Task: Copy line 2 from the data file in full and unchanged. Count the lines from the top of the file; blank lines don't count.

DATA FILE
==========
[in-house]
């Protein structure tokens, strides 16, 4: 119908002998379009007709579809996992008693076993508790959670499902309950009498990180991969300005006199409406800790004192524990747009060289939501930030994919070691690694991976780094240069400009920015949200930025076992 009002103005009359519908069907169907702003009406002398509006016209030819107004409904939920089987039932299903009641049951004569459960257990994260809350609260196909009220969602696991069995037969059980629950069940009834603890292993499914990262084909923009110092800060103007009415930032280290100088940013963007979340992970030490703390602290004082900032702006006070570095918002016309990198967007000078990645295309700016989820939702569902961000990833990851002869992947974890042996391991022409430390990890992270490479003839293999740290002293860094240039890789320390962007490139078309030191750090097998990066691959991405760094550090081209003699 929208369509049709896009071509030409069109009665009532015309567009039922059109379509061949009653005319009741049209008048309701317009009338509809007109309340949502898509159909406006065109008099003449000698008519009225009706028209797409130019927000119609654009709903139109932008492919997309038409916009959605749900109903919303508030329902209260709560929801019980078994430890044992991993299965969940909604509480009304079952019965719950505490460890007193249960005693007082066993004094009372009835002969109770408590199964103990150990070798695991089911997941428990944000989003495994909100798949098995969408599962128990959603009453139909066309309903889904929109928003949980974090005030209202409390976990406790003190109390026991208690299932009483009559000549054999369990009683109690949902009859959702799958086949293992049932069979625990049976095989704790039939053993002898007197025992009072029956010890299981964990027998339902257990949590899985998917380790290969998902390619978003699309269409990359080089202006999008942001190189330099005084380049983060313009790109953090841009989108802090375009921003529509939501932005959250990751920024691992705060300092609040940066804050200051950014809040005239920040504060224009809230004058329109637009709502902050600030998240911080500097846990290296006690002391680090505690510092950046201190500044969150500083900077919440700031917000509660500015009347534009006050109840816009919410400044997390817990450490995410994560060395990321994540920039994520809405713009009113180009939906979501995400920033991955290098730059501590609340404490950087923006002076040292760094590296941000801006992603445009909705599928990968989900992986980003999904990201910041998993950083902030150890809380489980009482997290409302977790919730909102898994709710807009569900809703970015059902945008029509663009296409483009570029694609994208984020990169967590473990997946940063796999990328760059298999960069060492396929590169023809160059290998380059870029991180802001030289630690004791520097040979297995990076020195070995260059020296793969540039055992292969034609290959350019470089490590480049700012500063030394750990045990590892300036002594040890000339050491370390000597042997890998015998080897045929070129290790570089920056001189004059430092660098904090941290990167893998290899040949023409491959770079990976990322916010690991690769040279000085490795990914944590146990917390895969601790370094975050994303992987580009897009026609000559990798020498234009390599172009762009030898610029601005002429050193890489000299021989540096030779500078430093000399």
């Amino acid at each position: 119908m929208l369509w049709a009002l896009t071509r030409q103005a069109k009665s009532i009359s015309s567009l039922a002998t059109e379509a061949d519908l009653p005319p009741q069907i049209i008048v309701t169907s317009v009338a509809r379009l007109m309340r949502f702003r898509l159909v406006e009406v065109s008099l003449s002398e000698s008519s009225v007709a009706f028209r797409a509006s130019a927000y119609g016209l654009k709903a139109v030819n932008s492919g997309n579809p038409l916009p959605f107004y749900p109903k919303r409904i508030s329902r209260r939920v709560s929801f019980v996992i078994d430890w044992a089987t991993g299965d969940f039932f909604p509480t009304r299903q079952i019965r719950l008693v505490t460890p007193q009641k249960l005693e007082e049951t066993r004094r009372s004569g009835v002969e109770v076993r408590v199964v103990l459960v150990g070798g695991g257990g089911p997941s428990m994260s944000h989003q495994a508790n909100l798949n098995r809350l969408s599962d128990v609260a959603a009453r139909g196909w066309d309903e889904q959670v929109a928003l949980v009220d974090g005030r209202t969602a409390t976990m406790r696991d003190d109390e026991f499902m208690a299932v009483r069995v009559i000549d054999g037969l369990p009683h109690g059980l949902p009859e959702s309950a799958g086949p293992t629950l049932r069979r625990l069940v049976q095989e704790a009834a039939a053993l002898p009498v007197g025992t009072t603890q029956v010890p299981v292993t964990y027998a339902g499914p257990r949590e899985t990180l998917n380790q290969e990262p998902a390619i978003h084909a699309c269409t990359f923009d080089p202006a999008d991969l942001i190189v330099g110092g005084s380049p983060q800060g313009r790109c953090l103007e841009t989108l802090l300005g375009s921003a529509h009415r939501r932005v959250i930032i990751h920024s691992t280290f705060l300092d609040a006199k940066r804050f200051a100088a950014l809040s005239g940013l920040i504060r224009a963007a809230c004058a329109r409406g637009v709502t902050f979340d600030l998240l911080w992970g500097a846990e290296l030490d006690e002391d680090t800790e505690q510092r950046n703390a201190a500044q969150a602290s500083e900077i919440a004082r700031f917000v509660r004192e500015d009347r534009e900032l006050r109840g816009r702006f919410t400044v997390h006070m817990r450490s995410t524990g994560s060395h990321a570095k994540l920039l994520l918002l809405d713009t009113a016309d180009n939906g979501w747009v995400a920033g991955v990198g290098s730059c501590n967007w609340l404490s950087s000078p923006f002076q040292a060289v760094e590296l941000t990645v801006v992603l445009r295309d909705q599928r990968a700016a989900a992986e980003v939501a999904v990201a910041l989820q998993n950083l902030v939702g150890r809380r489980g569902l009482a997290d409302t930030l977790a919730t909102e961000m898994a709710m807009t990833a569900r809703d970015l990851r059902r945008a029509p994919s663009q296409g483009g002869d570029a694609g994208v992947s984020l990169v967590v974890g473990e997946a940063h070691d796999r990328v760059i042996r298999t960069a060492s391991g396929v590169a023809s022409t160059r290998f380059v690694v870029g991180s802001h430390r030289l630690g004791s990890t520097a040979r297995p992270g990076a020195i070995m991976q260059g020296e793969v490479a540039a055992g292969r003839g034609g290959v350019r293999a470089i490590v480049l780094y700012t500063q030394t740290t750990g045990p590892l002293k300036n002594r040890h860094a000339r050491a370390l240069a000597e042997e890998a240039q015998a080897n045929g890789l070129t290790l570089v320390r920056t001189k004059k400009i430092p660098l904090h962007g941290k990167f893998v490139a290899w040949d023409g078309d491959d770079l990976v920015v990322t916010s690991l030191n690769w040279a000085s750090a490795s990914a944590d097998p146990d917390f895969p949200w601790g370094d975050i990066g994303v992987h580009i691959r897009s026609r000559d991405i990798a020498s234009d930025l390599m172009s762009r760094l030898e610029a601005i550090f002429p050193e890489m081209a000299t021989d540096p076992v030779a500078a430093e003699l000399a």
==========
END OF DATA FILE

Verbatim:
């Protein structure tokens, strides 16, 4: 119908002998379009007709579809996992008693076993508790959670499902309950009498990180991969300005006199409406800790004192524990747009060289939501930030994919070691690694991976780094240069400009920015949200930025076992 009002103005009359519908069907169907702003009406002398509006016209030819107004409904939920089987039932299903009641049951004569459960257990994260809350609260196909009220969602696991069995037969059980629950069940009834603890292993499914990262084909923009110092800060103007009415930032280290100088940013963007979340992970030490703390602290004082900032702006006070570095918002016309990198967007000078990645295309700016989820939702569902961000990833990851002869992947974890042996391991022409430390990890992270490479003839293999740290002293860094240039890789320390962007490139078309030191750090097998990066691959991405760094550090081209003699 929208369509049709896009071509030409069109009665009532015309567009039922059109379509061949009653005319009741049209008048309701317009009338509809007109309340949502898509159909406006065109008099003449000698008519009225009706028209797409130019927000119609654009709903139109932008492919997309038409916009959605749900109903919303508030329902209260709560929801019980078994430890044992991993299965969940909604509480009304079952019965719950505490460890007193249960005693007082066993004094009372009835002969109770408590199964103990150990070798695991089911997941428990944000989003495994909100798949098995969408599962128990959603009453139909066309309903889904929109928003949980974090005030209202409390976990406790003190109390026991208690299932009483009559000549054999369990009683109690949902009859959702799958086949293992049932069979625990049976095989704790039939053993002898007197025992009072029956010890299981964990027998339902257990949590899985998917380790290969998902390619978003699309269409990359080089202006999008942001190189330099005084380049983060313009790109953090841009989108802090375009921003529509939501932005959250990751920024691992705060300092609040940066804050200051950014809040005239920040504060224009809230004058329109637009709502902050600030998240911080500097846990290296006690002391680090505690510092950046201190500044969150500083900077919440700031917000509660500015009347534009006050109840816009919410400044997390817990450490995410994560060395990321994540920039994520809405713009009113180009939906979501995400920033991955290098730059501590609340404490950087923006002076040292760094590296941000801006992603445009909705599928990968989900992986980003999904990201910041998993950083902030150890809380489980009482997290409302977790919730909102898994709710807009569900809703970015059902945008029509663009296409483009570029694609994208984020990169967590473990997946940063796999990328760059298999960069060492396929590169023809160059290998380059870029991180802001030289630690004791520097040979297995990076020195070995260059020296793969540039055992292969034609290959350019470089490590480049700012500063030394750990045990590892300036002594040890000339050491370390000597042997890998015998080897045929070129290790570089920056001189004059430092660098904090941290990167893998290899040949023409491959770079990976990322916010690991690769040279000085490795990914944590146990917390895969601790370094975050994303992987580009897009026609000559990798020498234009390599172009762009030898610029601005002429050193890489000299021989540096030779500078430093000399």